High atop a hilltop of schist on the western edge of the estate, the rustic chapel of Our Lady of Amparo has stood guard over the Quinta do Crasto since the 17th century.

Upon the death of two of their daughters on 10 July 1660 in Vila Real, the erstwhile owners – André Fernandes de Magalhães and his wife D. Maria de Sampaio – vowed to heighten their pious intentions at Quinta do Crasto .

Here, at the highest point overlooking the Douro River, the couple built this chapel dedicated to Nossa Senhora do Amparo and then went on set up an endowment in its 1666 deed to dedicate six alqueires (an Arabic measure approximating 2.38 Imperial bushels of wheat and 21 almudes (an archaic measure of wine that is roughly 527 litres) of wine from the crop yield from their other estates to finance its masses and maintenance.

In the 1721 Memórias de Vila Real the Gouvinhas section reads: “In the district of this parish there is a property called Crasto, which starts at the Douro River, and there is a chapel dedicated to Nossa Senhora do Amparo and it is believed that there are resources set aside to guarantee the praying of mass and that the house of worship belongs to João José of the city of Porto”.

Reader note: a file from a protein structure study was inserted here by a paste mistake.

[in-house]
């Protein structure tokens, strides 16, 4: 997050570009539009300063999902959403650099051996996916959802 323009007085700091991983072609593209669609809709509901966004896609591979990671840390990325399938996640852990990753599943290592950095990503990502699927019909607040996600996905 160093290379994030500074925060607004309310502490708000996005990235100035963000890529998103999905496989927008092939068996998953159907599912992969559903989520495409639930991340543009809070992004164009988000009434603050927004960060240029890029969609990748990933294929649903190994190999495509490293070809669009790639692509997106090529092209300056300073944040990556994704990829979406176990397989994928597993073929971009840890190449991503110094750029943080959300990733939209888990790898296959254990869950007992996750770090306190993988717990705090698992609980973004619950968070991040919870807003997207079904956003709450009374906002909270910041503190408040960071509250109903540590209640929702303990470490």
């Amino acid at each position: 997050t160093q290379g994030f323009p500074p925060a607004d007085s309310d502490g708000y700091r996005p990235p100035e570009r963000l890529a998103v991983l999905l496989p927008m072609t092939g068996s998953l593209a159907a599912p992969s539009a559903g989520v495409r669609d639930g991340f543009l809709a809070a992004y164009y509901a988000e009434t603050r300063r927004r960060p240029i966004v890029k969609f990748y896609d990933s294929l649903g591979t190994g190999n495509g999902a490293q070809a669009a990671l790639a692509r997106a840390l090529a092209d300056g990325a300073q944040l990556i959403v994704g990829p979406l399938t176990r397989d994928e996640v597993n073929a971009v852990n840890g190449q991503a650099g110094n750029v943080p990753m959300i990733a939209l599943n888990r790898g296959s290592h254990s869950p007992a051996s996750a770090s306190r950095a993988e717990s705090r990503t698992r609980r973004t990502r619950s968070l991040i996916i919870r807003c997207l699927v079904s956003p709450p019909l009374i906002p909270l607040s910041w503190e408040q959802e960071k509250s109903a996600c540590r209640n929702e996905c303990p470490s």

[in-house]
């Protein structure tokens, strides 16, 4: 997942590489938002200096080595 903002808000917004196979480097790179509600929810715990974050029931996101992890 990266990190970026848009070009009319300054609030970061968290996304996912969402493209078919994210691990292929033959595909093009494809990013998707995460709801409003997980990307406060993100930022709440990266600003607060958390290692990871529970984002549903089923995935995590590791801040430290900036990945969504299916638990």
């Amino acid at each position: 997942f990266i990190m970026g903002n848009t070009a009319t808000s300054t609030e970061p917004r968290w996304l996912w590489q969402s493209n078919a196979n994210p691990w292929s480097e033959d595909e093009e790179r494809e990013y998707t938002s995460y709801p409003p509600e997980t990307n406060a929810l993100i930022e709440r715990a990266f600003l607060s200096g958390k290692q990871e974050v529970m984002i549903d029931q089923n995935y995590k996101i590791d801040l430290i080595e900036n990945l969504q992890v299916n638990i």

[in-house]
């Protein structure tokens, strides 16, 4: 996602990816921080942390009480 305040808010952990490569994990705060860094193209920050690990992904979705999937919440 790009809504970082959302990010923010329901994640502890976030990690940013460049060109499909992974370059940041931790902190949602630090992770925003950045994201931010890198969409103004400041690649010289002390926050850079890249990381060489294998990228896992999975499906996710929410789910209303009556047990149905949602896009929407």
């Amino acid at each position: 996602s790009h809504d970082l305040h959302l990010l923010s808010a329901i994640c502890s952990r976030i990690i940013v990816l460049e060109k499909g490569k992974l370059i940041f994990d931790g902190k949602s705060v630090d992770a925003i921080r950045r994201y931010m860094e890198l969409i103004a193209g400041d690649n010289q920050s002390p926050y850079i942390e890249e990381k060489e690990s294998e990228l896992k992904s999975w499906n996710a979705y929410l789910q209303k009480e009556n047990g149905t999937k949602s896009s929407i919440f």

Above the entrance, a detail on the façade of the Chapel of Nossa Senhora do Amparo draws visitors’ attention to the date 1816, which may possibly refer to the date of the chapel’s most recent restoration.

A painting dedicated to Nossa Senhora do Amparo appears in the modest interior and carries the inscription “This painting was commissioned by Manuel José Vilela of the Covas parish, 1881”.

These are the marks of a religious faith that has been passed down from generation to generation, from owner to owner.

The beauty of this spot at the Quinta do Crasto is one of disarming simplicity.

A panoramic view stretches 180º over the Bagaúste reservoir and a natural landscape marked by a centenarian olive grove, by the crafting of the vineyards, and the barrenness of a soil that can only be worked thanks to the unshakable faith of the men and women who dedicate their efforts to bringing to this spot a heightened sense of the divine, as if oil and wine were not quintessential symbols of the Catholic faith.

Every year a mass is said to bless the property and all of its owners and workers.